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If we want to have a philosophical debate, for wider reading purposes, the case has been well made by Burke, Disraeli, Oakeshott and more recently Scruton. For the sake of the Committee, the practical arguments are paramount. We could reject the Bill or amend it wholesale purely because of the doubts of the hon. Member for Yeovil, which I have already described as reasonable, laudable and undoubtedly perfectly sincere. I admire the clarity of his position. We can also have doubts about the Bill purely on the pragmatic grounds that my hon. Friend the Member for North-East Hertfordshire suggests, and those, in the end, may be more significant.
In public policy terms, I suspect that it is whether something works that makes the difference between a bad and a good law. Is the measure necessary, does it work and can it be done? I am not sure that any of that can convincingly be argued about the clause, which is why we have tabled the amendment.
There are fundamental weaknesses in the training system. We would be creating extra demand on an unreformed system. I have no doubt that the Minister will rise to his feet with the alacrity for which he is renowned and say, “This is not being introduced immediately. We have time to make the necessary changes. We will indeed reform the system in a way that can absorb and cope with the extra demand.” If the Minister were to do that, I would respond by saying, “You have had 10 years to do it, and you have not made much progress so far.”
There are real weaknesses in the way we deal with vocational education and training in this country. In truth, the Minister, the hon. Member for Blackpool, South, who is a great expert on such matters, and others sometimes explicitly acknowledge that, and they may acknowledge it implicitly more frequently.
We know, for example, that the apprenticeship system, which the Government have reported on very recently in a new review, has real flaws and problems. The picture of an apprenticeship that you have colourfully painted in your own mind, Mr. Bayley, is of an eager young apprentice learning a vital competence by the side of an experienced craftsman in a workplace. That is how most people regard an apprenticeship. However, many apprenticeships do not meet that ideal. Many do: if one gets on to an apprenticeship course at Rolls-Royce, Honda, British Telecom, or a host of other large organisations and many small and medium-sized companies, that is precisely what happens, particularly in areas such as the construction and engineering industries.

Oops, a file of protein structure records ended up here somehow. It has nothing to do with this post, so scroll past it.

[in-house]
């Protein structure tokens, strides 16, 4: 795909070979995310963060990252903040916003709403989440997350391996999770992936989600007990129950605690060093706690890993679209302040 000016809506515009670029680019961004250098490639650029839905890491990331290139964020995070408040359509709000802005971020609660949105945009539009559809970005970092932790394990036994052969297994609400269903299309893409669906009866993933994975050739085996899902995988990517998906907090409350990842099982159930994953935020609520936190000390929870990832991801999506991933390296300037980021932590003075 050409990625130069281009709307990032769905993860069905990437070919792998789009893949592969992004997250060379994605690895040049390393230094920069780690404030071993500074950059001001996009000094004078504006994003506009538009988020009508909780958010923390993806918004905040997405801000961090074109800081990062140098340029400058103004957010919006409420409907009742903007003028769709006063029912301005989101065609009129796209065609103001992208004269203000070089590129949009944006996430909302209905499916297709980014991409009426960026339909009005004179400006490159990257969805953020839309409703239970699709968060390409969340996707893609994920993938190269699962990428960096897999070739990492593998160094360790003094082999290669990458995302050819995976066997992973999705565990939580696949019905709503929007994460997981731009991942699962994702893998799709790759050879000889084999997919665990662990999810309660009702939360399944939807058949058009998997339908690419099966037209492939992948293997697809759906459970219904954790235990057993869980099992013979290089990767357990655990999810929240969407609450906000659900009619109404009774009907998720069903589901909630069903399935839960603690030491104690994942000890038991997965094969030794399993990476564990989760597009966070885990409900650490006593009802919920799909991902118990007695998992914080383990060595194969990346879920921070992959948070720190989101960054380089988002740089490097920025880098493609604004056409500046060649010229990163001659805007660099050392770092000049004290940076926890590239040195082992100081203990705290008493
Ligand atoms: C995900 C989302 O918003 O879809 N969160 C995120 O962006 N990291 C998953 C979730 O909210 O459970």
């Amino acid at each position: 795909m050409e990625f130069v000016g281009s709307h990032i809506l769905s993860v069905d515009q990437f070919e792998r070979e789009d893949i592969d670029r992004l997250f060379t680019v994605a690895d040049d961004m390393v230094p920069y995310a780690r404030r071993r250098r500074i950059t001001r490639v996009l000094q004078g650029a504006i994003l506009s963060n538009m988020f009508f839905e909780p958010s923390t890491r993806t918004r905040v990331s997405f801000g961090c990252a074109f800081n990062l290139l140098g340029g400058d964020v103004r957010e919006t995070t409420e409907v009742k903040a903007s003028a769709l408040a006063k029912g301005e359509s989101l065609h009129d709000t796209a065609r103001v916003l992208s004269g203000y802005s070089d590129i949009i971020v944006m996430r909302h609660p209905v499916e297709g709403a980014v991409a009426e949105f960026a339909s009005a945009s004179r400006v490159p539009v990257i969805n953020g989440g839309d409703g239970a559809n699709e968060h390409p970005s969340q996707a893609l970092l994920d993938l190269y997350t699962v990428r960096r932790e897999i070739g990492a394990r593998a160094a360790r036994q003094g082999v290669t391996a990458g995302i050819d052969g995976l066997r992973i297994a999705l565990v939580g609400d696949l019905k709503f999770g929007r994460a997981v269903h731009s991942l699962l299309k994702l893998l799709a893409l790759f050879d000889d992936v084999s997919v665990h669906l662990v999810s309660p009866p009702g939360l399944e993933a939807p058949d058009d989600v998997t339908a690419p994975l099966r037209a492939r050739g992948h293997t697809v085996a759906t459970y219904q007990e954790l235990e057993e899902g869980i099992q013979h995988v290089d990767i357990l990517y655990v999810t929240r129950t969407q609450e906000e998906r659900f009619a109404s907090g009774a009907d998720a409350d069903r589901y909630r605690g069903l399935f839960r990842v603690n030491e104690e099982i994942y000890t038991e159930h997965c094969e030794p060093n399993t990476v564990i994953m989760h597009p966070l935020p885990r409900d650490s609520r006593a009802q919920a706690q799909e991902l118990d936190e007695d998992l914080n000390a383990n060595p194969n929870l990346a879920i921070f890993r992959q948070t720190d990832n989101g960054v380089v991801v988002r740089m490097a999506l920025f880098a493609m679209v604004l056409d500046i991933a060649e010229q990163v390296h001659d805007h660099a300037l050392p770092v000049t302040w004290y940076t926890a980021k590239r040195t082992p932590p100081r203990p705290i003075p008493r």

The growth of level 2 apprenticeships has, to some extent, extinguished some level 3 qualifications. If we look at the graph, it is clear that level 3 qualifications have declined steadily since 1999 and level 2 have increased. The growth in the apprenticeship programme has meant that, as Alison Wolf, Hilary Steadman, Alison Fuller and other academics have argued—they did so again in the evidence sessions—some apprenticeships are disconnected from the world of work. Some schemes are not mentored, many do not have sufficient workplace element, and some have no employer engagement at all. They are virtual apprenticeships. That does not do any favours to learners or employers.
The Government, with an implicit acceptance of the problems, are now reviewing the system yet again, after at least three previous significant reviews, many of the recommendations of which have not been acted upon. Nevertheless, we give this latest review a fair wind because we want the apprenticeship system to work. It has some strength, but it does not deal with the central problem, which is that the Government have a centrally driven, target-based, controlling ideology when it comes to organising training. A system that was devolved, responsive and employer-led would be more appropriate because it would be more sensitive to genuine workplace need and the skills necessary to fill that need.